Professor Fung Kam-Wing from the University of Hong Kong elaborated on the achievements of Gao Lu (1877-1947) and Zhu Kezhen (1890-1974), both of whom are founders of meteorology in modern China. Professor Fung introduced Gao Lu’s contributions in bringing astronomy into China and shifting the civil almanac to the internationally-adopted Gregorian Calendar. While Zhu Kezhen, a prominent geologist and meteorologist, has devoted himself in the building of weather observatory stations, the training of specialized talents, and the exploration of new fields in meteorology. By doing this, Professor Fung tried to clarify the establishment of the scientific community in the early twentieth-century of China and its cultural interaction with the enterprise of meteorology.

In the second part of the session, Professor Masashi Shirabe from Tokyo Institute of Technology analyzed the Japanese’s reaction towards the impact brought by He Jiankui, who carried out a controversial experiment of “genome-editing babies”. Professor Shirabe counted the Tweets that pertain to He’s experiment and contain the keyword “genome editing”. He found that the number of relevant Tweets has increased, which proved that He’s experiment had attracted the attention of the public. Moreover, the frequency of using objective words and emotional words loaded with subjective feelings were also observed. Professor Shirabe found that as soon as He’s experiment was exposed, the emotional words used in Tweets outnumbered the objective comments, as people could not wait to share their feelings towards such a contentious experiment.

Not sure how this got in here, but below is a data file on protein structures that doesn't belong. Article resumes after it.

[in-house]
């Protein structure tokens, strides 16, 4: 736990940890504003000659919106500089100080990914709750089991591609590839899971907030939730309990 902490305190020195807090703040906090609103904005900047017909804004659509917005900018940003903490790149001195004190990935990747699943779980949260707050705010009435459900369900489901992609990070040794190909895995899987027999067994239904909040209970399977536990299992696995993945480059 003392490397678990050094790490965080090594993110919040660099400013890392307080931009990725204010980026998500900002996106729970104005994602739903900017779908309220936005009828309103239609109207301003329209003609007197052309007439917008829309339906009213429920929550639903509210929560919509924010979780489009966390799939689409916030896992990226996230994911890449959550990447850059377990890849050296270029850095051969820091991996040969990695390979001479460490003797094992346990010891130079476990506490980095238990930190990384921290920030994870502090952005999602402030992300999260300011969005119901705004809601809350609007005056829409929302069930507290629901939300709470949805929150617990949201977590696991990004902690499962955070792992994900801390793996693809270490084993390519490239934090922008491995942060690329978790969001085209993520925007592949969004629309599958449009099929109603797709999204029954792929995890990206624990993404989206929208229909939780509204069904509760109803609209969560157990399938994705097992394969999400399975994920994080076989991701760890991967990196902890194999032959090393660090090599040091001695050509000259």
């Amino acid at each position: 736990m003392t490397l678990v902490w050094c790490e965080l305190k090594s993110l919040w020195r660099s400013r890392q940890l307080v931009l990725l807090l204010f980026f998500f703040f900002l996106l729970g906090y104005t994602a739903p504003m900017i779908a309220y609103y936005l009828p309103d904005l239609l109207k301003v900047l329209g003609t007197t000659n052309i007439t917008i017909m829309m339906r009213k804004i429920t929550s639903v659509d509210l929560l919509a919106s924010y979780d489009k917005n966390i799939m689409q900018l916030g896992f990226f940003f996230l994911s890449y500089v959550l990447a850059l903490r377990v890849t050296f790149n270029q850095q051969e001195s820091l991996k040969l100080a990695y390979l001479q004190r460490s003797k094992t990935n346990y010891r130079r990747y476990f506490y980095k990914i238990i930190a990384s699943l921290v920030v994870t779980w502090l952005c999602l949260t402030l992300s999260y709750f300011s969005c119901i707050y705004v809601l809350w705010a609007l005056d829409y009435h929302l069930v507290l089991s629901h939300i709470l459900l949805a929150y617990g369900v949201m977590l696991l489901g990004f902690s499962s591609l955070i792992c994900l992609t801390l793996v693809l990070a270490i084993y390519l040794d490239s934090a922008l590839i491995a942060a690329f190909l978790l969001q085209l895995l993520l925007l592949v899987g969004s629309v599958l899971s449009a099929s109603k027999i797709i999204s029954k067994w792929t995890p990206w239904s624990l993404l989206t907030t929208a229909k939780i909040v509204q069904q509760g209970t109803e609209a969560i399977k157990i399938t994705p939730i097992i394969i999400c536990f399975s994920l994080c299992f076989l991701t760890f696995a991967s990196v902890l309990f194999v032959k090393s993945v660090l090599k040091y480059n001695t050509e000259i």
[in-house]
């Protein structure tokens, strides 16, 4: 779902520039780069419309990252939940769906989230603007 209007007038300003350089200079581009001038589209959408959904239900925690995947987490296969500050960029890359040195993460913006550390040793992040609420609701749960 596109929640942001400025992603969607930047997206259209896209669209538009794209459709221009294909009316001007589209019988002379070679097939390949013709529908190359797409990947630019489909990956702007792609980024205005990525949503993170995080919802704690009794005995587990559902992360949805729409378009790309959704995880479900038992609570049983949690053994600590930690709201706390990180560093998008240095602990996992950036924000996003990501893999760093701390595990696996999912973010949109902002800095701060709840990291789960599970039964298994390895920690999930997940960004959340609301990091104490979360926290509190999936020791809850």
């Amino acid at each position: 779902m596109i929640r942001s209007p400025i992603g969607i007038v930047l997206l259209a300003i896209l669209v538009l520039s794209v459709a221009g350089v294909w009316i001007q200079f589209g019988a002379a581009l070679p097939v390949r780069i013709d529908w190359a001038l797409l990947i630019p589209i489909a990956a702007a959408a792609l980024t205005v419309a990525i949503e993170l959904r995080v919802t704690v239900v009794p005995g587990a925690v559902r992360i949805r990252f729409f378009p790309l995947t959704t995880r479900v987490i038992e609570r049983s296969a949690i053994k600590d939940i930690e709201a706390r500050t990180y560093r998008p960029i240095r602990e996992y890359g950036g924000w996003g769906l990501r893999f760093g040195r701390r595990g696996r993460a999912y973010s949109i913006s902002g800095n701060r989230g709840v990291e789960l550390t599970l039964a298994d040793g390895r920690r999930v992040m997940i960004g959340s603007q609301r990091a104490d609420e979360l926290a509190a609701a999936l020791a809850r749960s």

Professor Zhou Cheng from Peking University shared his views on how the motivating factors in society contributed to Japan’s success in acquiring Nobel Prize. Up to now, 19 Japanese scientists have been awarded Nobel Prize. Professor Zhou gave a statistical description and introduction of these laureates’ educational background, the year when they reported their key findings, and how the Japanese society looked like in modern times. He emphasized Japanese’s long-existing respect towards the western science and the government’s endeavors in promoting the scientific development. He concluded that compared with direct training, improving public perceptions on innovation would be more efficient in training top talents and promoting the process of acquiring scientific achievements.